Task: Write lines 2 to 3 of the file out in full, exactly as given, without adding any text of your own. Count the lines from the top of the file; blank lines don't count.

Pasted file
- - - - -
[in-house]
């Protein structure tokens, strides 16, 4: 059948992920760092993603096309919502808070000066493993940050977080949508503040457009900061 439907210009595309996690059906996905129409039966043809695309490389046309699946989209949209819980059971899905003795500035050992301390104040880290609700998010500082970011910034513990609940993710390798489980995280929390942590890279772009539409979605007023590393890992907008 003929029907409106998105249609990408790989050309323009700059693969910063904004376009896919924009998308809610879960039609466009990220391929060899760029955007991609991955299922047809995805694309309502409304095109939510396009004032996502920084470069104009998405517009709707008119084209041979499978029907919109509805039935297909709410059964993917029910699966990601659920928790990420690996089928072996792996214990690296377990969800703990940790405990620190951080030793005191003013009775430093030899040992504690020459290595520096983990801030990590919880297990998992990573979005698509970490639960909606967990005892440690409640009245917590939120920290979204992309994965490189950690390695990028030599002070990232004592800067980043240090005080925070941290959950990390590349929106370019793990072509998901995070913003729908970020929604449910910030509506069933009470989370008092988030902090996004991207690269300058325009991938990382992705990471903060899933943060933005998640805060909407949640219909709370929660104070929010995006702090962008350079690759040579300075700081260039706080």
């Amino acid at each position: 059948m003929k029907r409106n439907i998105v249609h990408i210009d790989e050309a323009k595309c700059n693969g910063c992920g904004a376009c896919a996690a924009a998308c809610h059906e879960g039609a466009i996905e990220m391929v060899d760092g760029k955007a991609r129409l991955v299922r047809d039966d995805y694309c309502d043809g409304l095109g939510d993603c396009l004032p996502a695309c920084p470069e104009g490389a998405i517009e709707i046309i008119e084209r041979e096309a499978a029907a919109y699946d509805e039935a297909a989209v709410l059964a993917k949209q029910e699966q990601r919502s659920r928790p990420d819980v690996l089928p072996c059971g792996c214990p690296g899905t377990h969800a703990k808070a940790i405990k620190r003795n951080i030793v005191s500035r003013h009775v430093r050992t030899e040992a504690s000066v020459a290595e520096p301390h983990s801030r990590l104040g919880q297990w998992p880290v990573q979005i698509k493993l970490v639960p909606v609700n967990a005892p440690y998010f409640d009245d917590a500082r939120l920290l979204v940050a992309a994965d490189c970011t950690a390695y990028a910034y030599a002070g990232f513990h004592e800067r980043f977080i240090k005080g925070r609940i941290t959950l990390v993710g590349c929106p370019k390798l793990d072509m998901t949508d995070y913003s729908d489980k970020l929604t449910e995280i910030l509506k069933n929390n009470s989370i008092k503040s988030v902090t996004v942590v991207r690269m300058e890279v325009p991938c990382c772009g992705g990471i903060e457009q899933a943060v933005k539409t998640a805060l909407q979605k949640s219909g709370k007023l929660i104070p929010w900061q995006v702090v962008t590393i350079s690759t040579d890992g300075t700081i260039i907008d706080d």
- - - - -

């Protein structure tokens, strides 16, 4: 059948992920760092993603096309919502808070000066493993940050977080949508503040457009900061 439907210009595309996690059906996905129409039966043809695309490389046309699946989209949209819980059971899905003795500035050992301390104040880290609700998010500082970011910034513990609940993710390798489980995280929390942590890279772009539409979605007023590393890992907008 003929029907409106998105249609990408790989050309323009700059693969910063904004376009896919924009998308809610879960039609466009990220391929060899760029955007991609991955299922047809995805694309309502409304095109939510396009004032996502920084470069104009998405517009709707008119084209041979499978029907919109509805039935297909709410059964993917029910699966990601659920928790990420690996089928072996792996214990690296377990969800703990940790405990620190951080030793005191003013009775430093030899040992504690020459290595520096983990801030990590919880297990998992990573979005698509970490639960909606967990005892440690409640009245917590939120920290979204992309994965490189950690390695990028030599002070990232004592800067980043240090005080925070941290959950990390590349929106370019793990072509998901995070913003729908970020929604449910910030509506069933009470989370008092988030902090996004991207690269300058325009991938990382992705990471903060899933943060933005998640805060909407949640219909709370929660104070929010995006702090962008350079690759040579300075700081260039706080």
């Amino acid at each position: 059948m003929k029907r409106n439907i998105v249609h990408i210009d790989e050309a323009k595309c700059n693969g910063c992920g904004a376009c896919a996690a924009a998308c809610h059906e879960g039609a466009i996905e990220m391929v060899d760092g760029k955007a991609r129409l991955v299922r047809d039966d995805y694309c309502d043809g409304l095109g939510d993603c396009l004032p996502a695309c920084p470069e104009g490389a998405i517009e709707i046309i008119e084209r041979e096309a499978a029907a919109y699946d509805e039935a297909a989209v709410l059964a993917k949209q029910e699966q990601r919502s659920r928790p990420d819980v690996l089928p072996c059971g792996c214990p690296g899905t377990h969800a703990k808070a940790i405990k620190r003795n951080i030793v005191s500035r003013h009775v430093r050992t030899e040992a504690s000066v020459a290595e520096p301390h983990s801030r990590l104040g919880q297990w998992p880290v990573q979005i698509k493993l970490v639960p909606v609700n967990a005892p440690y998010f409640d009245d917590a500082r939120l920290l979204v940050a992309a994965d490189c970011t950690a390695y990028a910034y030599a002070g990232f513990h004592e800067r980043f977080i240090k005080g925070r609940i941290t959950l990390v993710g590349c929106p370019k390798l793990d072509m998901t949508d995070y913003s729908d489980k970020l929604t449910e995280i910030l509506k069933n929390n009470s989370i008092k503040s988030v902090t996004v942590v991207r690269m300058e890279v325009p991938c990382c772009g992705g990471i903060e457009q899933a943060v933005k539409t998640a805060l909407q979605k949640s219909g709370k007023l929660i104070p929010w900061q995006v702090v962008t590393i350079s690759t040579d890992g300075t700081i260039i907008d706080d």